I don’t know if being turned into a bird was a good thing in Roman times, but it would probably not be my choice. So many in the Met suffer this fate. We in the modern age may wish to fly on occasion–on the other hand, there is the question of whether your mind would remain yours in such a small skull. The story of Caenis, for I call her here by her original name, is very disturbing.

The other most beautiful woman in the world is raped (of course), but afterwards she gets to make a wish

and so, in order that she not be raped again, she wishes to be turned into a man. This perhaps indicates, as does the story of Acteaon, that the mind is not preserved in metamorphosis, for she wishes to remain human in a frame which does not tolerate (usually) being raped. This so-called desire she has is filtered through Ovid’s narrative choice.  

Caenis, now Caeneus, “went away happy and spent all his time pursuing manly arts in Thessaly’s fields” (12, 245-6), as if a woman wants only to be manly. 

Then, in a demeaning exchange in battle, Latreus asks them (or was she a her? he is?) “What are you doing here Caenis? You’ll always be a woman to me” (12, 543, 544), “And go pick up your distaff and basket of wool, Go spin thread with your thumb, and leave war to men” (12, 548, 549). 

If that does not seem enough, in the next pages she is found inadequate in battle and, after being covered with lumber from which she cannot otherwise escape, morphs into a bird.

What does this story say to women? Escape those who persecute you by becoming one of their ranks–but even then you will not be good enough. There is no hint at a change in men’s mentality, only escape in morphologics which become progressively more demeaning.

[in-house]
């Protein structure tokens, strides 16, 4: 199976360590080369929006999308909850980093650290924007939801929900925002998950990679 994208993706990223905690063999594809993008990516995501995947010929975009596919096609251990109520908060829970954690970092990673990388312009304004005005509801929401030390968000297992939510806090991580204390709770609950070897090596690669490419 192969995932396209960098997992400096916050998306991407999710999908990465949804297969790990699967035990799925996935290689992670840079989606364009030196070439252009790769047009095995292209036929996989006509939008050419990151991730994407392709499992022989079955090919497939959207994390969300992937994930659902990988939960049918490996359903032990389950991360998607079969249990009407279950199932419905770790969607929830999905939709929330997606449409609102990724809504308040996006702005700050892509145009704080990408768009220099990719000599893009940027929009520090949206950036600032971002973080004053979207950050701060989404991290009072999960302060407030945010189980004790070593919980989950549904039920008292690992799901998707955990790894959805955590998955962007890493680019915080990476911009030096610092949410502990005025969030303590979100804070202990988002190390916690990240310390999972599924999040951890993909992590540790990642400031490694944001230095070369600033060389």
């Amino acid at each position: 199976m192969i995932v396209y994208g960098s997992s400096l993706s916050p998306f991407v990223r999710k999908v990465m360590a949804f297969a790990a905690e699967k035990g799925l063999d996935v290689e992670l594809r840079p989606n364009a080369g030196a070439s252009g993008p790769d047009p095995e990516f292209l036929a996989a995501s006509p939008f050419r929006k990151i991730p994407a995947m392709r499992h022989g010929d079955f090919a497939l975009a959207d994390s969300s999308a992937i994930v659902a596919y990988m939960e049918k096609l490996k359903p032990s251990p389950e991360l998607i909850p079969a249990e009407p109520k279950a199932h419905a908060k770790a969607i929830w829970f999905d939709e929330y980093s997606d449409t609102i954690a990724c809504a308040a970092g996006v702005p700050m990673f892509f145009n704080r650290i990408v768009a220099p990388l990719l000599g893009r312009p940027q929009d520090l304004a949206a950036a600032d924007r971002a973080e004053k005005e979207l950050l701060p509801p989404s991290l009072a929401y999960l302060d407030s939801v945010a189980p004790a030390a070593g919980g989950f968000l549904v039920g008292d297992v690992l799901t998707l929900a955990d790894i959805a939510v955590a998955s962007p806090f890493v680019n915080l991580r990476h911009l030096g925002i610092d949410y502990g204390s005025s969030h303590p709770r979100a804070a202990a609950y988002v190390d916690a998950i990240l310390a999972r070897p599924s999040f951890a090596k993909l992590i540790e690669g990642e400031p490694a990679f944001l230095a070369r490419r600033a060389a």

5 thoughts on “The Re-Maled Fe-Male

  1. Honestly, the first thing I thought of when reading this was today’s society towards trans people and how homophobic people make fun of the trans community more than any other LGBTQ group. It’s sad to see that this depiction of the gods in the Met is somehow still represented in today’s society when people tell trans men or women that they will never be their gender because they will always be known as their gender assigned at birth.


  2. You bring up an interesting point about the mind as being permanent feature of someone’s identity. Caenis could have chosen to be anything else on her first wish like a lion or a tiger, but she chose to be a man. It is almost as there is longing to know what it is like to be in control as a human being and be able to have the freedom that woman themselves cannot have.


  3. I was never a fan of how Greek myths treated women. They always had the short end of the stick. They could be doing absolutely nothing and the next thing they know, here comes some male figure who apparently can’t control himself and rapes her! For Caenis to become a male is more than enough evidence to prove that women were treated poorly as objects. Caenis, along with other female figures in Greek myths, don’t deserve any of the foul treatment they received.


  4. Really good commentary, and it is really disturbing! I wonder though if she doesn’t ask to become a man in an act of complacent-ness but in an act of power, challenging them rather than bending to them. It almost reminds me of Arachne in a way, though their metamorphoses are very different, they both seem to me to stand up to a power they know they are not meant to win against. Even after she is changed into a man she becomes virtually indestructible, something to fear rather than be feared by. For me that’s an act of power, but I also see how it can be seen as conforming.


    1. I also saw this as an act of power. I was wondering though if the “weakness” shown was not a critique of women and more a critique of the men of the Era. Ovid has has some moments where we saw some very progressive thought. By becoming invulnerable, perhaps the other men treated our hero poorly because they were jealous? A Jab at fragile masculinity?


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